All of the parties involved in the Syrian crisis have at some point or another proclaimed that any solution should depend on the wishes of the Syrian people.
The Syrian opposition, from the Islamists to the leftists, has continued to criticize Bashar al-Assad’s regime, claiming that they are struggling “for the sake of the people.”
For his part, Assad claims he is defending his people against terrorists and external forces. He insists on staying in power because “the people want it.”
The international actors involved in Syria — whether pro or anti-Assad — are also the most ardent defenders of the Syrian people. Just as in previous meetings, the conference that took place in Geneva [on June 30 to July 1] was full of references to what the Syrian people want.
However, nobody can be sure which people exactly they are talking about. All actors in the crisis seem to refer to the specific groups of people that fit their own mindsets or interests.
A Dubious Agreement
Although the Geneva conference did lead to the issuance of a joint statement, this does not necessarily mean that the opposing poles of Russia/China and the West have agreed upon a joint strategy.
Even before the ink on the joint statement was dry, the US secretary of state and the Russian foreign minister revealed how divergent their positions were.
A decision was taken to set up a transitional, national-unity government in Damascus in which both loyalists to the Assad regime and the opposition will take part. This may look good on paper, but the fact of the matter is that the opposition doesn’t even want to hear Assad’s name. They have stated that they will never engage in a partnership with an administration that oppresses the people instead of representing them. On the other hand, Assad has continuously stated that those resistance elements he defines as terrorists cannot take part in a government. According to him, these are the elements that don’t represent the Syrian people.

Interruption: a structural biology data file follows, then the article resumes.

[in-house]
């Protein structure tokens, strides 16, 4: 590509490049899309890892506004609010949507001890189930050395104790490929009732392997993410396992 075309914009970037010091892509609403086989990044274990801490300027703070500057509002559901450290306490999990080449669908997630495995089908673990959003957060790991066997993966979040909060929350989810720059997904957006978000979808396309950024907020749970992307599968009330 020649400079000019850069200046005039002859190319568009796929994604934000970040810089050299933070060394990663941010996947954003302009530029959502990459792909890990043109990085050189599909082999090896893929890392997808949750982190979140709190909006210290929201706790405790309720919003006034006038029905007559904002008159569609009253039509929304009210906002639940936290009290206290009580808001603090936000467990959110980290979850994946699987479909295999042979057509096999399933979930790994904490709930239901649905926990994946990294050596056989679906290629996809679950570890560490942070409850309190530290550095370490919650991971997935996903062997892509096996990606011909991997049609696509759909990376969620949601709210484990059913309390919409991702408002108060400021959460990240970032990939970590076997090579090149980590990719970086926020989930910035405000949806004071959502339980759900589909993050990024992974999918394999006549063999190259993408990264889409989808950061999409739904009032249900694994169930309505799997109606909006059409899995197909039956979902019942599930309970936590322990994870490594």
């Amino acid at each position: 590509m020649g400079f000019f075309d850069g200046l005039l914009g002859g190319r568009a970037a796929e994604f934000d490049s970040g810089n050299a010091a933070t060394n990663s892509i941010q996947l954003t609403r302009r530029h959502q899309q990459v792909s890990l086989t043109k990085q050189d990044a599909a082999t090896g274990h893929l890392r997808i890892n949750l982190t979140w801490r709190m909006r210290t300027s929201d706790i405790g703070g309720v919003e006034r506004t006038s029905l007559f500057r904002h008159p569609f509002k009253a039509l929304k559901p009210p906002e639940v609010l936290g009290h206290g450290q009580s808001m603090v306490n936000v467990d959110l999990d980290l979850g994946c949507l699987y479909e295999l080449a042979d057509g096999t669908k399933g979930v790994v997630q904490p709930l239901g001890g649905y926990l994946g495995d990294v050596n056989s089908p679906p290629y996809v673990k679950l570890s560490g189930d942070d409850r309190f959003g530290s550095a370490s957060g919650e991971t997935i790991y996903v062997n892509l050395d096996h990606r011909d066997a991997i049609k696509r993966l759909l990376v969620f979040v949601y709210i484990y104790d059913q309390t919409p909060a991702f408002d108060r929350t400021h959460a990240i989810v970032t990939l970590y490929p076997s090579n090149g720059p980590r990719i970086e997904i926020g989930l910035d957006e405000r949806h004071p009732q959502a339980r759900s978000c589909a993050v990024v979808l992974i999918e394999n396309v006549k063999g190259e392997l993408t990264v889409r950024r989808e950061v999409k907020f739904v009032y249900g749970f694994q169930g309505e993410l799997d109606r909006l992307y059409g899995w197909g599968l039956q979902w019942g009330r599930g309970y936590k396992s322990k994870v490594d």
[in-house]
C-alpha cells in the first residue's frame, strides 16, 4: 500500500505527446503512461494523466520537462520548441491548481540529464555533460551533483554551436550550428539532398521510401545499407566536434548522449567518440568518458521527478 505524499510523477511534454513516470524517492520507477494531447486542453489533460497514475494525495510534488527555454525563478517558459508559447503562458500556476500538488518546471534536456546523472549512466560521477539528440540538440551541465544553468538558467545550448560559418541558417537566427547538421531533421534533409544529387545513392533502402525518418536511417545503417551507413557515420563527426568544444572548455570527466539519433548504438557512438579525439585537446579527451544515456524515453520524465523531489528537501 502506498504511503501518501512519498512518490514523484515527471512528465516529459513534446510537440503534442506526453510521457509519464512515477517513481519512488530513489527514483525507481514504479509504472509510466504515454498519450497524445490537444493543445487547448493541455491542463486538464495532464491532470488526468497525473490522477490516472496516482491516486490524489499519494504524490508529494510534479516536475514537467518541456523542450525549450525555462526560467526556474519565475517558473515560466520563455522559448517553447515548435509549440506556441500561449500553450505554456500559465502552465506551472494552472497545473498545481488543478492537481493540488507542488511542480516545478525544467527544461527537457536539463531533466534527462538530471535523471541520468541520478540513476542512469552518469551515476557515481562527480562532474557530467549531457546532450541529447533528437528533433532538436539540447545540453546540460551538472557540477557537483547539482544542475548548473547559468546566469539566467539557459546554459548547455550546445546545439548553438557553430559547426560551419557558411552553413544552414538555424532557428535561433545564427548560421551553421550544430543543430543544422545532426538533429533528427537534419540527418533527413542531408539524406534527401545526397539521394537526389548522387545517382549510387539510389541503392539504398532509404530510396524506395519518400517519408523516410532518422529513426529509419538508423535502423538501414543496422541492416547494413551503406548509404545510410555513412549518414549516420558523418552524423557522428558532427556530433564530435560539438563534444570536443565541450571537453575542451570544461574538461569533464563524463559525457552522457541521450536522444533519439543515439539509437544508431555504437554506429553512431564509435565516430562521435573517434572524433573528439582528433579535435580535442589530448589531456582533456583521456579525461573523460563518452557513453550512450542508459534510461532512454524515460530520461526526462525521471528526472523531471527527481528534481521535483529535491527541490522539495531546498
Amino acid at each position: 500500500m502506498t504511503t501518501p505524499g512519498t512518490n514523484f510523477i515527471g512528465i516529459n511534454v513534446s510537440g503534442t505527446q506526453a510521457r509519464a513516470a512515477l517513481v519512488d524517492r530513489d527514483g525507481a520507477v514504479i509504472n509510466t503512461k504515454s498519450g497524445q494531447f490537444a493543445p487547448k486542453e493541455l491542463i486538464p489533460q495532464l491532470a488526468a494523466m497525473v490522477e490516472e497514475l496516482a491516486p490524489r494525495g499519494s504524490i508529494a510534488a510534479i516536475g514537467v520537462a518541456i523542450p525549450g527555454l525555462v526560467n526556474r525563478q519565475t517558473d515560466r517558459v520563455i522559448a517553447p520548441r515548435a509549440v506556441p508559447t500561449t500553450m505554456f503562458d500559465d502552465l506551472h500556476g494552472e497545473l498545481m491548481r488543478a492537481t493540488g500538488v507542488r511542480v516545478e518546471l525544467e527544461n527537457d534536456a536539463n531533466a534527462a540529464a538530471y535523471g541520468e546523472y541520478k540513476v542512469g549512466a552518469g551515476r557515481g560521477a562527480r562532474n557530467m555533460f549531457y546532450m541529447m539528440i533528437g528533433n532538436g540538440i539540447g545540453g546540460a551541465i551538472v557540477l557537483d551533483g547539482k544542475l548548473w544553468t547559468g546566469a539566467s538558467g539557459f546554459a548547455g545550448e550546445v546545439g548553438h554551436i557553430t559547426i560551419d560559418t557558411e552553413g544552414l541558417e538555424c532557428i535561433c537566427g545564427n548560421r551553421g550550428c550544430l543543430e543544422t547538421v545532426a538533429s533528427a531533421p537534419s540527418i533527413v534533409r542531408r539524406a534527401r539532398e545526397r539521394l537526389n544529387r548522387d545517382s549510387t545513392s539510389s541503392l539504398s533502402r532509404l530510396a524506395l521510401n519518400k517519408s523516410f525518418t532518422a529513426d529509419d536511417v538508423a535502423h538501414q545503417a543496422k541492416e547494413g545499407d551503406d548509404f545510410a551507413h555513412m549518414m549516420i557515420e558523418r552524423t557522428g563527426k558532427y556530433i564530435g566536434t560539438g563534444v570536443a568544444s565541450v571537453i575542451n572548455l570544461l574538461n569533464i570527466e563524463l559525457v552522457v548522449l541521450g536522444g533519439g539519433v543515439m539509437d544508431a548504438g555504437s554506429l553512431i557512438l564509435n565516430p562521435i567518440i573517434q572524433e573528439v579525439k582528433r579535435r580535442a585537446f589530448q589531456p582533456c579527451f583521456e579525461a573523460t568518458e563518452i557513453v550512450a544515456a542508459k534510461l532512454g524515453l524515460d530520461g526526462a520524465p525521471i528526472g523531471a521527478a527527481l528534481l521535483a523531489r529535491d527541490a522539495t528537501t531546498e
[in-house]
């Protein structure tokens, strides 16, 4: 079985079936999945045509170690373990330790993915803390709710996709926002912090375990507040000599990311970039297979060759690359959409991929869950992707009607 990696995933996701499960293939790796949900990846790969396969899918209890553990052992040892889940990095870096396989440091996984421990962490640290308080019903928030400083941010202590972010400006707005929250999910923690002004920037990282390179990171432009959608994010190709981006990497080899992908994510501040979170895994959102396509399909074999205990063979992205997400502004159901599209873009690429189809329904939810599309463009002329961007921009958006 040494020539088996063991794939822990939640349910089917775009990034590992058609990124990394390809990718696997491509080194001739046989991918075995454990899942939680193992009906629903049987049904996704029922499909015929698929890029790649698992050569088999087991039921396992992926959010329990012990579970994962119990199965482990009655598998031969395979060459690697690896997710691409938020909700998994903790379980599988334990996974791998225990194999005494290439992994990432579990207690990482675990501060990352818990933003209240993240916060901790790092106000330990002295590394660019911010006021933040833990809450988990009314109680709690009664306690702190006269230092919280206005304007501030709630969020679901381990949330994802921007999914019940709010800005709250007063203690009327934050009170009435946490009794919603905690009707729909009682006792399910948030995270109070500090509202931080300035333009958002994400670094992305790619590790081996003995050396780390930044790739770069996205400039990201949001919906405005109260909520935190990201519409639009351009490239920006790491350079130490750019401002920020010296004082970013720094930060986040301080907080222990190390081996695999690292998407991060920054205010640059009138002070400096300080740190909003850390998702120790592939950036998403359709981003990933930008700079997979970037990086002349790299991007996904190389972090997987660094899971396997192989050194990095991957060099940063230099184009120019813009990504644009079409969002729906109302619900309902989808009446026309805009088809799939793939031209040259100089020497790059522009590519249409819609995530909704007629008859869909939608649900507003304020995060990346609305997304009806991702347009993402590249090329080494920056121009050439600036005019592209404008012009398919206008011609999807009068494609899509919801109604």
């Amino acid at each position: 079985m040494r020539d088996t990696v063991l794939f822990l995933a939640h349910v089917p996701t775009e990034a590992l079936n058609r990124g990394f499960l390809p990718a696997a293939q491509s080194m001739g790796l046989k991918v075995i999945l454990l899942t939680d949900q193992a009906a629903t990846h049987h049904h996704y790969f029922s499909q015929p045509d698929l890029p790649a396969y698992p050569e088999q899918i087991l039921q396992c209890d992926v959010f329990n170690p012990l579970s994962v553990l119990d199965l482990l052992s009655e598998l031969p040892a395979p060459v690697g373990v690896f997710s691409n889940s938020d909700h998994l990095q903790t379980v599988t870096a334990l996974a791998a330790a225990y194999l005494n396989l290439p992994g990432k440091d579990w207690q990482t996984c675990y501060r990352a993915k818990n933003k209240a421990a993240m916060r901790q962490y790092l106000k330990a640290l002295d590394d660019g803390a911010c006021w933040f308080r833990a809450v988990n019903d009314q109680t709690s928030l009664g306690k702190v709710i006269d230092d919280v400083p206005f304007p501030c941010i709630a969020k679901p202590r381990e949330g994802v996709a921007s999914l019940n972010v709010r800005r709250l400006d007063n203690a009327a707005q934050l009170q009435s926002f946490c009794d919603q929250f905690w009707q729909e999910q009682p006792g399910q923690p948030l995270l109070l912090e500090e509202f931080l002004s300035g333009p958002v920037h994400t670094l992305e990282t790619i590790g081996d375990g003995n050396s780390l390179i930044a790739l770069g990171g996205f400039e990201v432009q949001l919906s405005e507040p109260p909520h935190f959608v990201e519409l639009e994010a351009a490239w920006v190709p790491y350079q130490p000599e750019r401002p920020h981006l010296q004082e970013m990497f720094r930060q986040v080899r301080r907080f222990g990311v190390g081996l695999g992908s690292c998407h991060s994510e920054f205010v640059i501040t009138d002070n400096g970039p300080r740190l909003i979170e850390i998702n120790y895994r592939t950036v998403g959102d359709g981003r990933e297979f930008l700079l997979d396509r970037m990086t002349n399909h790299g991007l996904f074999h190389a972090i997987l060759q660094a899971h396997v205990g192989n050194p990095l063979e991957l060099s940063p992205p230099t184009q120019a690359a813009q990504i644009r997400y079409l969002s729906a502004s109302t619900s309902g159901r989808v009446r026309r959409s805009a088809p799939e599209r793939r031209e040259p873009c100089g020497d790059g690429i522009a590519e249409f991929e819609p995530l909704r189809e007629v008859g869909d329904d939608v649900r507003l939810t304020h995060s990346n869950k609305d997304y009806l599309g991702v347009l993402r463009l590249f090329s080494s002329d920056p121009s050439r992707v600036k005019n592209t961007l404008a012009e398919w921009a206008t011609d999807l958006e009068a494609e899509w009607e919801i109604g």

The international players deeply involved in the crisis also have opposing views. Given this, the fate of the Geneva accord will not be any different than that of the six-point peace plan Kofi Annan came up with. This plan was impossible to implement.
The real divide revolves around the fate of Assad and his close circles. More specifically, the real issue is whether or not the solution to the crisis will involve Assad.
The US, Turkey and the West in general want Assad to leave, while Russia, China and Iran want him to stay. Because the statement issued in Geneva was so vague, these parties will stick to their positions.
The Situation on the Ground
Turkey is happy to have participated in the meeting alongside the five permanent members of the Security Council and a few Middle Eastern countries. However, the Turkish Foreign minister did not go to Geneva expecting to find a solution in the first place, because Ankara does not believe that any solution can include Assad.
The government hardened its position after Syria shot down a Turkish jet on June 22. As it flexes its military muscle in the border areas with Syria, Ankara continues to provide active support to the opposition. Turkish Foreign Minister Ahmet Davutoglu addressed the opposition in Cairo: “Our only interlocutor is the Syrian people and the opposition, that is, you.”
Ankara’s ties with the opposition are deepening. Military maneuvers along the border indicate that in addition to political and diplomatic measures, military pressure is also in the works. It has been reported that because of the Turkish military maneuvers, the Syrian army has pulled back 30 kilometers from the Turkish border, which has given the opposition a bit of breathing room.
There used to be was talk of a “buffer” and “no-fly zone” for Syria. Ankara seems determined to achieve these goals.